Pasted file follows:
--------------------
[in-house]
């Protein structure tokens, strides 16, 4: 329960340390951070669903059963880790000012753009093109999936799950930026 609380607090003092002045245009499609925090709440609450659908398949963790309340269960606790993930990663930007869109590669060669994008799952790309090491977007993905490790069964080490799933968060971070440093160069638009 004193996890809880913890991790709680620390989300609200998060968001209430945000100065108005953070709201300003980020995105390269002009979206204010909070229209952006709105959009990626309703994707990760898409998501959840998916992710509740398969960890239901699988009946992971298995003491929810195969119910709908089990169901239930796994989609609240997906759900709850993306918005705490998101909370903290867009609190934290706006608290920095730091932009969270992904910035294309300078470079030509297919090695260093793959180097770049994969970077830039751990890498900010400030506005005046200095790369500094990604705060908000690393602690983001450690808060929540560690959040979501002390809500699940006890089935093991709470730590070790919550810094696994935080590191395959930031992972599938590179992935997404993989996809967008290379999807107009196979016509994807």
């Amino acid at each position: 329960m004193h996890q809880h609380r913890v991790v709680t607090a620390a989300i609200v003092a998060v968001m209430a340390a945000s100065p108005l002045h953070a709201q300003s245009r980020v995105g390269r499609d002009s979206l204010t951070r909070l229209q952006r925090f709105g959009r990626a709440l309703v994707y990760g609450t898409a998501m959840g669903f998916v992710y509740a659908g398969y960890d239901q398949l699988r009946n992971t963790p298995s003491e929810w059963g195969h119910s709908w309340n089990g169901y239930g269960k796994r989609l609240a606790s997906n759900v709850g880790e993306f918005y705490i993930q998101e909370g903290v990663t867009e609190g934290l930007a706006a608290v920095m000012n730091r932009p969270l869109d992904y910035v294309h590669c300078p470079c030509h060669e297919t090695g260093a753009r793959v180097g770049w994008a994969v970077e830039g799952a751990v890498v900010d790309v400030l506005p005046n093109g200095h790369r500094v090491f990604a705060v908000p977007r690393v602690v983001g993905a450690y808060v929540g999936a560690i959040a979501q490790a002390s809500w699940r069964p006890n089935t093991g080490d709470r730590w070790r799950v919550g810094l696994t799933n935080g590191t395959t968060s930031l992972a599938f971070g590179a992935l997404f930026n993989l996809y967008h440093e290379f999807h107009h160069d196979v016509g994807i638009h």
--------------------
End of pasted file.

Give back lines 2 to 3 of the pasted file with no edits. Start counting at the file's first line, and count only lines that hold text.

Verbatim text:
């Protein structure tokens, strides 16, 4: 329960340390951070669903059963880790000012753009093109999936799950930026 609380607090003092002045245009499609925090709440609450659908398949963790309340269960606790993930990663930007869109590669060669994008799952790309090491977007993905490790069964080490799933968060971070440093160069638009 004193996890809880913890991790709680620390989300609200998060968001209430945000100065108005953070709201300003980020995105390269002009979206204010909070229209952006709105959009990626309703994707990760898409998501959840998916992710509740398969960890239901699988009946992971298995003491929810195969119910709908089990169901239930796994989609609240997906759900709850993306918005705490998101909370903290867009609190934290706006608290920095730091932009969270992904910035294309300078470079030509297919090695260093793959180097770049994969970077830039751990890498900010400030506005005046200095790369500094990604705060908000690393602690983001450690808060929540560690959040979501002390809500699940006890089935093991709470730590070790919550810094696994935080590191395959930031992972599938590179992935997404993989996809967008290379999807107009196979016509994807």
């Amino acid at each position: 329960m004193h996890q809880h609380r913890v991790v709680t607090a620390a989300i609200v003092a998060v968001m209430a340390a945000s100065p108005l002045h953070a709201q300003s245009r980020v995105g390269r499609d002009s979206l204010t951070r909070l229209q952006r925090f709105g959009r990626a709440l309703v994707y990760g609450t898409a998501m959840g669903f998916v992710y509740a659908g398969y960890d239901q398949l699988r009946n992971t963790p298995s003491e929810w059963g195969h119910s709908w309340n089990g169901y239930g269960k796994r989609l609240a606790s997906n759900v709850g880790e993306f918005y705490i993930q998101e909370g903290v990663t867009e609190g934290l930007a706006a608290v920095m000012n730091r932009p969270l869109d992904y910035v294309h590669c300078p470079c030509h060669e297919t090695g260093a753009r793959v180097g770049w994008a994969v970077e830039g799952a751990v890498v900010d790309v400030l506005p005046n093109g200095h790369r500094v090491f990604a705060v908000p977007r690393v602690v983001g993905a450690y808060v929540g999936a560690i959040a979501q490790a002390s809500w699940r069964p006890n089935t093991g080490d709470r730590w070790r799950v919550g810094l696994t799933n935080g590191t395959t968060s930031l992972a599938f971070g590179a992935l997404f930026n993989l996809y967008h440093e290379f999807h107009h160069d196979v016509g994807i638009h």